Last evening while I was reading a book on Pranic Psychotherapy I overheard the following conversation between my bunnies.
Anaya : Brother, please help me with these spellings, I will clean your desk in return I promise.
Sparsh: Ok, but remember to keep your promise.
He helps Anaya with her home assignment and leaves the room. On his return he finds his desk all messed up and dirty. He approaches his sister and demands explanation. To which she carelessly says “So what, mom also breaks her promise at times, and so can I” and runs out of the room.
All this while I was quiet and letting them handle their differences but Anaya’s last statement stunned me. It was reality check time for me. How often I made promises to them? Every day! Yes every single day. How?
- No meals, no desserts. (Well, there is no ice cream in the fridge).
- Finish your homework and then you can watch television (when I very well knew it would be bed time by then, hence no TV).
You may say these are not promises which were meant to be kept at all; they were like bribes which I gave them so that they finished their task in hand. I call them deemed promises. It confuses the child. They fail to identify between good and bad promises. And what does the child pick up? Promises are false.
Instead of having this negative approach I should have told them
- Once you finish your meal, we will check if there is ice cream in the fridge and savour it. (This does not promise that there is ice cream in the fridge).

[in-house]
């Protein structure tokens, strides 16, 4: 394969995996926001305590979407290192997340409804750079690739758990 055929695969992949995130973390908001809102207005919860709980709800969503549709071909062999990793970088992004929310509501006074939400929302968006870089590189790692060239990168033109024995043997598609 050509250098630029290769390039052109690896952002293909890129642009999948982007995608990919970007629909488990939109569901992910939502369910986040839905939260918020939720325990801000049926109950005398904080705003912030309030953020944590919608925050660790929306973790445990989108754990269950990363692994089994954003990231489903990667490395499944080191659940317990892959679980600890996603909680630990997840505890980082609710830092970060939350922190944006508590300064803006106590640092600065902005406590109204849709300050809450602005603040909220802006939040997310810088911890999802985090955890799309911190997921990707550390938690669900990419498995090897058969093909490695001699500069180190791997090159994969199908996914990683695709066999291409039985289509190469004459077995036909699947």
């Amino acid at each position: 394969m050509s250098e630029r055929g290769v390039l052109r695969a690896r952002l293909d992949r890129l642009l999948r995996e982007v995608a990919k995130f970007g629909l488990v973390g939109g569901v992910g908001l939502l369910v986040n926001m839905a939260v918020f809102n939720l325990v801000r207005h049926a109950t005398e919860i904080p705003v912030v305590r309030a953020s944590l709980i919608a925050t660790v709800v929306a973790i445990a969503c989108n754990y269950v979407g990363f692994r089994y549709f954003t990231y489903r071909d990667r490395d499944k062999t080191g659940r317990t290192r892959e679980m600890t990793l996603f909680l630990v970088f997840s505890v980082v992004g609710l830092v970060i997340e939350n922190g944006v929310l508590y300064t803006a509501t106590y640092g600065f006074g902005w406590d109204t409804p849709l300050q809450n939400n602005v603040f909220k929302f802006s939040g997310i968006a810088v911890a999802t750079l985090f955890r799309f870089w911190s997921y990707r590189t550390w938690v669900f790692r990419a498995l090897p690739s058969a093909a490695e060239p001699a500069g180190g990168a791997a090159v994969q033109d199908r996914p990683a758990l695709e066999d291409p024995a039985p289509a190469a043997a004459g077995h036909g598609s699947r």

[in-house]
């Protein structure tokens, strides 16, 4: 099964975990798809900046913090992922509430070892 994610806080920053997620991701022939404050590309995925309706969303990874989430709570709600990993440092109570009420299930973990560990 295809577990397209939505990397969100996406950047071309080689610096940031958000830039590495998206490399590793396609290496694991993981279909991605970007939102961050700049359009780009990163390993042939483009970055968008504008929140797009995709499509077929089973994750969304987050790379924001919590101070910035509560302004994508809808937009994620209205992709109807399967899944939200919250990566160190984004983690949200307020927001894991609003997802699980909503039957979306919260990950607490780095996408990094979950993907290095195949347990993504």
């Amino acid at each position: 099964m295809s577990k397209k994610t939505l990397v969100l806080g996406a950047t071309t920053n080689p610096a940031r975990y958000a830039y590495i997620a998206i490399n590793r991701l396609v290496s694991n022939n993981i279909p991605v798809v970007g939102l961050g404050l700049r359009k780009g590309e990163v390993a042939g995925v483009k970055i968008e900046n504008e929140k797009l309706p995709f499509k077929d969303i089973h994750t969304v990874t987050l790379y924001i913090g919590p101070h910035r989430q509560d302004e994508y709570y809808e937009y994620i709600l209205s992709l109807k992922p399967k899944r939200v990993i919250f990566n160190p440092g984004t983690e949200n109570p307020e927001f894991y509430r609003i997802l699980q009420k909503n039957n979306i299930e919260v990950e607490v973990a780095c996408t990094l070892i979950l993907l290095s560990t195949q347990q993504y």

- Finish your assignments in another 10 mins and you can have 10 minutes of screen time before hitting the bed. (This would encourage them to work faster with concentration).
“Children follow not what we say but what we do and how we do.”
When we don’t keep our promise the children loose trust in us, we disappoint them and they feel unimportant. Moreover it makes us answerable to them, we tend to give excuses and fool their already confused minds. And what do they pick up? It’s OK to break promises.
If you make a promise to any child intentional or deemed, make sure you fulfill it or justify its rejection. Under no circumstances should you leave a promise unsettled. Settle it ASAP and foster happiness.
We can help our children become promise keepers . How ? simple , play it like a game. give them rewards for keeping their promises. Writing a promise card fosters responsibility towards the promise made. Encourage them to collect their promise cards back (as shown below)and help them become a better person.
Your children will see what you’re all about by what you live rather than what you say —- Wayne Dyer
I will try my best , will you?
Happiness and sunshine 🙂